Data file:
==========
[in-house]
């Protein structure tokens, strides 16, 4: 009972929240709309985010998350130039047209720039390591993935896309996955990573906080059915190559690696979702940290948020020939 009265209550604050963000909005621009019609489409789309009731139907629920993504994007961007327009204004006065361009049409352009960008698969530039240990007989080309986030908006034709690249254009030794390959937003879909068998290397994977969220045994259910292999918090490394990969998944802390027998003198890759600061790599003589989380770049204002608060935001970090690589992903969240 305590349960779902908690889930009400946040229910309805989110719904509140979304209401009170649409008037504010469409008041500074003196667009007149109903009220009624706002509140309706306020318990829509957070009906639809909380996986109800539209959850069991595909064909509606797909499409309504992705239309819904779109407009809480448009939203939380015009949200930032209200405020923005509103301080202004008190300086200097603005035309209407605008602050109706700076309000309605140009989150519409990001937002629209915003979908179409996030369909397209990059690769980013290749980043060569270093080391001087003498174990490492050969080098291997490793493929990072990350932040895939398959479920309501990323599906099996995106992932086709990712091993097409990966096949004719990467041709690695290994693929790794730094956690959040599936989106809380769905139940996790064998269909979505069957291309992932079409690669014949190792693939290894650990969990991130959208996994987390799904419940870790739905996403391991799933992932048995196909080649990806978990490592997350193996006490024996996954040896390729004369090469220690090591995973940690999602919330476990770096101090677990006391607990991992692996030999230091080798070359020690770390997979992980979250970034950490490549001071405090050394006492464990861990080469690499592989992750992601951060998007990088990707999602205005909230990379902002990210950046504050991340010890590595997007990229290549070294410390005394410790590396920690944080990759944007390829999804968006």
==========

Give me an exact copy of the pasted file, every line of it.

[in-house]
């Protein structure tokens, strides 16, 4: 009972929240709309985010998350130039047209720039390591993935896309996955990573906080059915190559690696979702940290948020020939 009265209550604050963000909005621009019609489409789309009731139907629920993504994007961007327009204004006065361009049409352009960008698969530039240990007989080309986030908006034709690249254009030794390959937003879909068998290397994977969220045994259910292999918090490394990969998944802390027998003198890759600061790599003589989380770049204002608060935001970090690589992903969240 305590349960779902908690889930009400946040229910309805989110719904509140979304209401009170649409008037504010469409008041500074003196667009007149109903009220009624706002509140309706306020318990829509957070009906639809909380996986109800539209959850069991595909064909509606797909499409309504992705239309819904779109407009809480448009939203939380015009949200930032209200405020923005509103301080202004008190300086200097603005035309209407605008602050109706700076309000309605140009989150519409990001937002629209915003979908179409996030369909397209990059690769980013290749980043060569270093080391001087003498174990490492050969080098291997490793493929990072990350932040895939398959479920309501990323599906099996995106992932086709990712091993097409990966096949004719990467041709690695290994693929790794730094956690959040599936989106809380769905139940996790064998269909979505069957291309992932079409690669014949190792693939290894650990969990991130959208996994987390799904419940870790739905996403391991799933992932048995196909080649990806978990490592997350193996006490024996996954040896390729004369090469220690090591995973940690999602919330476990770096101090677990006391607990991992692996030999230091080798070359020690770390997979992980979250970034950490490549001071405090050394006492464990861990080469690499592989992750992601951060998007990088990707999602205005909230990379902002990210950046504050991340010890590595997007990229290549070294410390005394410790590396920690944080990759944007390829999804968006």